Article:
Syria's allies warn of retaliation for Israeli airstrikes, but threats likely hollow (+video)
Syria and Iran threatened to retaliate against Israel for its strikes on Syrian territory while Hezbollah deemed the attacks 'barbaric aggression,' but escalation is in no one's interests.
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Iran arguably has much more at stake in Syria than Russia, after using the Assad regime for decades as an instrument to spread its own influence and to arm allies like Hezbollah and Hamas as front-line proxies in their fight against Israel.Skip to next paragraph
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Fiery rhetoric against the "Zionist regime" and injustice against Palestinians is a daily ritual in Iran. Yet Fars News merely reported today that Iran's parliament would take up regional issues and Syria on Feb. 3, and that Iranian and European Union ambassadors had recently met in Beirut.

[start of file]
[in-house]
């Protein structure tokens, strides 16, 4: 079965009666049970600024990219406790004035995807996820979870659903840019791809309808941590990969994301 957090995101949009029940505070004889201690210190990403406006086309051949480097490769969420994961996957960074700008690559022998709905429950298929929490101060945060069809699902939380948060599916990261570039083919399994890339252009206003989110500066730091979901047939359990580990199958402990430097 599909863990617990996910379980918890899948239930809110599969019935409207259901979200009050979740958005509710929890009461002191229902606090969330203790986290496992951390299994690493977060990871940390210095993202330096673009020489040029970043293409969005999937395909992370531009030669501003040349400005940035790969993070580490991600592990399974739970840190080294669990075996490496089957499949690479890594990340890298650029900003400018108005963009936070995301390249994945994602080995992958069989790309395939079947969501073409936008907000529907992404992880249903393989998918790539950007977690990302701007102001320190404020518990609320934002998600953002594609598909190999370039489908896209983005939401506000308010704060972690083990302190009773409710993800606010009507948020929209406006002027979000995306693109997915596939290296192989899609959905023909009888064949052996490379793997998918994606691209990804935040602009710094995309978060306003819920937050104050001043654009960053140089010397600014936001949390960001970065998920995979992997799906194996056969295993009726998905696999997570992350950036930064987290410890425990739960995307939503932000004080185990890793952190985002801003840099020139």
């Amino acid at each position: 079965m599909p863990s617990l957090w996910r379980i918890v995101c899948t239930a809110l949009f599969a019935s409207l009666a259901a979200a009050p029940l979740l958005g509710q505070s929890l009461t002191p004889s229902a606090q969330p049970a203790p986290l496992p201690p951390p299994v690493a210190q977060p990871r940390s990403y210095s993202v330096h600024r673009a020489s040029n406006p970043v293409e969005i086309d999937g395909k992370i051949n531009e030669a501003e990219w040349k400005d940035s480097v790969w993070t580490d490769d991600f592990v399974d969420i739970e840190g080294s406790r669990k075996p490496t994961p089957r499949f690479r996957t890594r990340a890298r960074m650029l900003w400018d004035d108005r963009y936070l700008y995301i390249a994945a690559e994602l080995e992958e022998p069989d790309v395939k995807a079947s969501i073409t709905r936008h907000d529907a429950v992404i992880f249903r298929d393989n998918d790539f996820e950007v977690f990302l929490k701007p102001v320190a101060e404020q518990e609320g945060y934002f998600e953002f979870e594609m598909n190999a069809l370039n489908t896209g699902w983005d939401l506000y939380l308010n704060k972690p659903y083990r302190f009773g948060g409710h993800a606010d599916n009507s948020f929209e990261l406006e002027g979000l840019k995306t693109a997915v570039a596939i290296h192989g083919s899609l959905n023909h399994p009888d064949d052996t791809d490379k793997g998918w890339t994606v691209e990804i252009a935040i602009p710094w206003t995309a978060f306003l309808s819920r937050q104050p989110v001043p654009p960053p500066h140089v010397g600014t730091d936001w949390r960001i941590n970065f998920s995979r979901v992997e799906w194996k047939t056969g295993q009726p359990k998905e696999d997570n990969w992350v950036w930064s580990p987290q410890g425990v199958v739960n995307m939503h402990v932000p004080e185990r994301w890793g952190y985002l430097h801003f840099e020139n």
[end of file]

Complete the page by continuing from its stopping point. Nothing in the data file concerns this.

Deterrence likely to hold
Since the month-long war between Hezbollah and Israel in the summer of 2006, the Lebanese-Israeli border has witnessed its longest period of calm since the late 1960s. However, the 2006 war ended inconclusively, and since then both sides have been preparing for the possibility of a fresh encounter.
Israel has reorganized and retrained its forces to better fight a nonconventional foe like Hezbollah. Meanwhile, Hezbollah, with the backing of Iran and Syria, has undergone a massive recruitment program and is believed to have stocked its arsenal with new and improved weapons and invested more heavily in electronic warfare capabilities.
While neither party has shown any willingness to plunge into fresh fighting, the strategic ramifications of the war in Syria on the Middle East in general – and the Hezbollah-Israel dynamic in particular – could yet complicate the mutual deterrence.
In September, Hezbollah said it had flown a reconnaissance drone over southern Israel, which initially went undetected by the Israeli military before being shot down. It was the deepest-ever penetration of a Hezbollah-operated drone into Israeli air space and the first time the group had dispatched a drone into Israel since 2006. Israel, too, has shown unusual assertiveness if it indeed attacked Syrian soil yesterday.
But for now, the threat of massive destruction on both sides of the border in the event of another war suggests that the calculus that has helped maintain calm since 2006 will continue to hold, analysts say.